1. How does sport help prevent children and teens from joining gangs

Topics: Crime, Criminology, Youth Pages: 9 (2626 words) Published: October 28, 2014
1.How does sport help prevent children and teens from joining gangs? One off the reasons that sport is such an effective tool is because it can provide an alternative structure and context for young people who would otherwise be attracted by negative social pursuits. We know sport can be a powerful tool for tackling youth crime. It can get young people off the streets, out of trouble and engage in education. Sport can act as a supportive method to young people by encouragement, and developing their confidence. The youngster can use sport as a way of finding themselves and by bringing themselves away from the environment that they might live in and not be comfortable in, by developing these projects, they are a way of distracting them from joining gangs and getting themselves into trouble as there seen as important to people involved in the projects. 2.What are the characteristics of effective sport projects as put forward in the report? Kickz is a national programme that has been funded by the premier league (Arsenal FC, Elthorne Park) and Metropolitan Police; they use football to work with young people aged 12-18 year olds that are at risk of offending in disadvantaged areas. Since the project has started it has helped transform the local areas; and there has been a reduction 66% in youth crime. Football is a way of keeping the younger generation busy and off the streets from causing trouble, it is also used the engage with hard to reach young people, to encourage positive relationships, and develop confidence, skills and aspirations to guide them away from crime. This project has many positive outcomes, such as the reduction of crime, improve social cohesion, and create employment and training opportunities. Another sport project that was set up as a distraction from crime was The Boxing Academy in Tottenham in London. The Boxing Academy provides sports based education, to young people between the ages of 14-16 years old that area at risk of offending and unable to succeed in mainstream schools. The Boxing Academy has been running since 2006 and has helped over 70 young offenders to get back on track. It keeps records on attendance, behaviour, literacy and qualifications achieved. It also stays in contact with its past pupils to see how they are doing and to see if they have gone back to getting into trouble and committing a crime. The last project is 2ND Chance. This uses sport to work with young people that are locked up in Ashfield Youth Offender Institution (YOI Ashfield). This project uses sport coaching to help young offenders to develop relationships, improve behaviour and is given a chance to take sports qualifications and be mentored through release. The young people that have taken part of this project have said that it really does work, but because of problems accessing statutory data on re-offending, these projects were unable to prove the impact has been a positive one. It has helped improve on behaviour and they they take up training opportunities.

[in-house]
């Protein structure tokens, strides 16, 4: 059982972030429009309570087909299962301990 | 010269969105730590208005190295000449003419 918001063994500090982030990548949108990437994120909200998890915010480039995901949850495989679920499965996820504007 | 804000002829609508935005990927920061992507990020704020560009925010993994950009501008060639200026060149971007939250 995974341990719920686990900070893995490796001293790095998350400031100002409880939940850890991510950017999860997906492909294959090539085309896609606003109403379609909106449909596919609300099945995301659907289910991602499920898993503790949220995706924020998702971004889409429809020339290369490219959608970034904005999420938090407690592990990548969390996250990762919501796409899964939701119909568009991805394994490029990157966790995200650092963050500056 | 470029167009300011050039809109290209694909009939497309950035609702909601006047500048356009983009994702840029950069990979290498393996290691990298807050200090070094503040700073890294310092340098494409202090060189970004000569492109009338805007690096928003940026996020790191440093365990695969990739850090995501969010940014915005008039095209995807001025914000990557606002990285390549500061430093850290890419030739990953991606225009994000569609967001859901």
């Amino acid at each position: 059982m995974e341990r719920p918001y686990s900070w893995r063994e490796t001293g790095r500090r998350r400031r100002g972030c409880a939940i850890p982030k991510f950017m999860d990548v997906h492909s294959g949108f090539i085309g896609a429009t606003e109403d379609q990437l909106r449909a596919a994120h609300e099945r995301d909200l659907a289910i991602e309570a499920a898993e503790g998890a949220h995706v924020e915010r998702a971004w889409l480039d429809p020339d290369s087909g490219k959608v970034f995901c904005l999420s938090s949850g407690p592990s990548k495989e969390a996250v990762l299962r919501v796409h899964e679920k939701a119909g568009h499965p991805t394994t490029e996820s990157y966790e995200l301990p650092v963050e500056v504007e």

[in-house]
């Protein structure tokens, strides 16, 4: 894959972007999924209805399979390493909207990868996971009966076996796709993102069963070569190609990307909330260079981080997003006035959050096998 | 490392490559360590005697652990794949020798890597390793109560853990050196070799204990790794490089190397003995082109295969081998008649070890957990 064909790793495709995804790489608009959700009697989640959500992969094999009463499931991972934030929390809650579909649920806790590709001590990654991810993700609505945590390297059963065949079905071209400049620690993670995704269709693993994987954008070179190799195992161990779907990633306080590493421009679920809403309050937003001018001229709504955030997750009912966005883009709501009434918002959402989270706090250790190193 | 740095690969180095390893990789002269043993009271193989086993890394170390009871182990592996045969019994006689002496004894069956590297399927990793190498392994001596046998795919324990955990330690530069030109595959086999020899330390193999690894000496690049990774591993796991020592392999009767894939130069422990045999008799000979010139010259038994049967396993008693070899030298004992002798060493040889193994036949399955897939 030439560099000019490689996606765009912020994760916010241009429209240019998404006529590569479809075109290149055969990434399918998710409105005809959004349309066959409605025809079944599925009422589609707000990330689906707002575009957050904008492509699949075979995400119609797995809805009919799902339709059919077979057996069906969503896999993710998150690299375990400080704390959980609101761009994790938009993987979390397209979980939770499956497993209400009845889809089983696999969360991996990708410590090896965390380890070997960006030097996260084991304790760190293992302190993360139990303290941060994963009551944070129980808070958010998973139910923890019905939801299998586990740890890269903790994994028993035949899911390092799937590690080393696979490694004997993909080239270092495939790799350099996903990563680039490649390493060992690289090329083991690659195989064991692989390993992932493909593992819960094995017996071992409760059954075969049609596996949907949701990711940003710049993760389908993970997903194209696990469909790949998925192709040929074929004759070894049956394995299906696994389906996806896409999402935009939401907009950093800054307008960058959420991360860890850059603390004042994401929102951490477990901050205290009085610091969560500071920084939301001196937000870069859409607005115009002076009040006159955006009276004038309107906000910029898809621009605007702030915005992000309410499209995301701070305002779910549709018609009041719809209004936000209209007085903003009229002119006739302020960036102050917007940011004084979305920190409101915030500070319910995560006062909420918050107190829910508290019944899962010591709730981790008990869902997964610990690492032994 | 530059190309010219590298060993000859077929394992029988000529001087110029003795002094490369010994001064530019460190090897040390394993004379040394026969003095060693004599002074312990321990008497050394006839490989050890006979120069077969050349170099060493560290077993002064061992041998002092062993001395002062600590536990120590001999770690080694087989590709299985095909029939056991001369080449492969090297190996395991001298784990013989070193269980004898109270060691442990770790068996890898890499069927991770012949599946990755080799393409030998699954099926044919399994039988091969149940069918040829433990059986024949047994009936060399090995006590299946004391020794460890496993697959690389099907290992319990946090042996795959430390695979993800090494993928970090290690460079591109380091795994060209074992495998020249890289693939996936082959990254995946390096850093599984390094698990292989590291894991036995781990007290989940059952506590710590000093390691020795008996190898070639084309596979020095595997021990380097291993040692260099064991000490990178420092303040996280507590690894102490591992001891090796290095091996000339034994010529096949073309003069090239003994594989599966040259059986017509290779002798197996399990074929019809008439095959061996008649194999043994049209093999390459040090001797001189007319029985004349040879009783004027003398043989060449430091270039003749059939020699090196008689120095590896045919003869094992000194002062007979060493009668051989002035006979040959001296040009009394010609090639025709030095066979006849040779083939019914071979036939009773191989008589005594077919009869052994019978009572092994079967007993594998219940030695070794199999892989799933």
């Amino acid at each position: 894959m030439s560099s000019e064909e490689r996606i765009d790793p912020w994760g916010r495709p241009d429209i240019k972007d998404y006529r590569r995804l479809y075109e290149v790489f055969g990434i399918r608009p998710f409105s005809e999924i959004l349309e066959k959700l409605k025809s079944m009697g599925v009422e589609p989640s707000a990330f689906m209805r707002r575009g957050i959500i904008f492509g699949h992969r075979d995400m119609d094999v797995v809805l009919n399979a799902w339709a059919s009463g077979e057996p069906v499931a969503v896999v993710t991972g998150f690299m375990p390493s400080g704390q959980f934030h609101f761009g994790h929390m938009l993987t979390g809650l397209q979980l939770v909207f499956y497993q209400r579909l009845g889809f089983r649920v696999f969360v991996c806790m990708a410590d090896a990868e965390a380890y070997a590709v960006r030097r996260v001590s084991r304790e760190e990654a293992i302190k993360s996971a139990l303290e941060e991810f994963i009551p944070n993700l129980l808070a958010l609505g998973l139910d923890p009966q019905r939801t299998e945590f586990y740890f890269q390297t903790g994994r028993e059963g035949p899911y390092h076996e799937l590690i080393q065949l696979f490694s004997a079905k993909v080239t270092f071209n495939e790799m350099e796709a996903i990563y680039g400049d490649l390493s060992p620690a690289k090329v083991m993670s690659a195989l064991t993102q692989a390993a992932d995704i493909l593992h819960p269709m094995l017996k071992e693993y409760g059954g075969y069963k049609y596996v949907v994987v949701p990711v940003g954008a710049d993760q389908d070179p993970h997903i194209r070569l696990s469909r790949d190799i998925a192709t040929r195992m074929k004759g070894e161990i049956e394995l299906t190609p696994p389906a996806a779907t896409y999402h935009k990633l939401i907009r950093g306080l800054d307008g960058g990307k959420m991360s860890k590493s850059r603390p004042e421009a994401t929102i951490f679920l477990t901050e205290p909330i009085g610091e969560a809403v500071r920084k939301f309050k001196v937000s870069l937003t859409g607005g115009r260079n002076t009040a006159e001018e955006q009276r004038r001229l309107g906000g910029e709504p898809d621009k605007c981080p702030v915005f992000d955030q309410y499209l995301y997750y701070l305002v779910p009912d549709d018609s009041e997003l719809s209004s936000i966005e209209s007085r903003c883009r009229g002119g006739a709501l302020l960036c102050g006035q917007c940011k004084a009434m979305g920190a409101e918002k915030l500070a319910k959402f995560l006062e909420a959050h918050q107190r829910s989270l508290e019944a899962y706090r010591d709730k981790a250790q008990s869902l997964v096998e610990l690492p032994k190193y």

3.Detail the information given in the summary of the report as to the economic costs of anti-social behaviour and the cost effectiveness of the programme offered by the charity in the case study. From the 3 years that Kickz have been running there have been financial savings from reduced crimes, with a total broken down by type of crime. This comes to a total of over £3.1m. Of this saving, £2.2m comes from the reduction in youth violence. This then reflects the work of youth workers and the police to tackle youth violence and tension arising from gangs in the area. To make the rate of crime go down, the investment of renovations were required to Elthorne Park to repair the football pitch, new basketball court, and generally improve the park. The total of the cost for these new renovations came to £255,320. With regards to The Boxing Academy the total cost to work with one young person for two years would work out on average to be £15,080. This means...

References: City boxing project 180 (2014) http://www.cityboxingproject.org/
Coalter, F. (2005) The social benefits of sport. Edinburgh: Sport Scotland.
Coalter, F. (2009) The value of sport: participation and life-long participation. Sport England.
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Oughton, C. and Tacon, R. (2007) Sport’s contribution to achieving wider social benefits. A report for the DCMS. London: Birkbeck University London.
Smith, A. and Waddington, I. (2004) Using ‘sport in the community schemes’ to tackle crime and drug use among young people: some policy issues and problems. European Physical Education review; 10: 279, p.294.
Strong WB, Malina RM, Blimkie CJ, Daniels SR, Dishman RK, Gutin B, et al. Evidence based physical activity for school-age youth .J Pediatr. 2005;146:732-7.
Taylor, P., Crowe, I., Irvine, D. and Nichols, G. (1999) Demanding Physical Activity Programmes for Young Offenders under Probation Supervision. London: Home Office.
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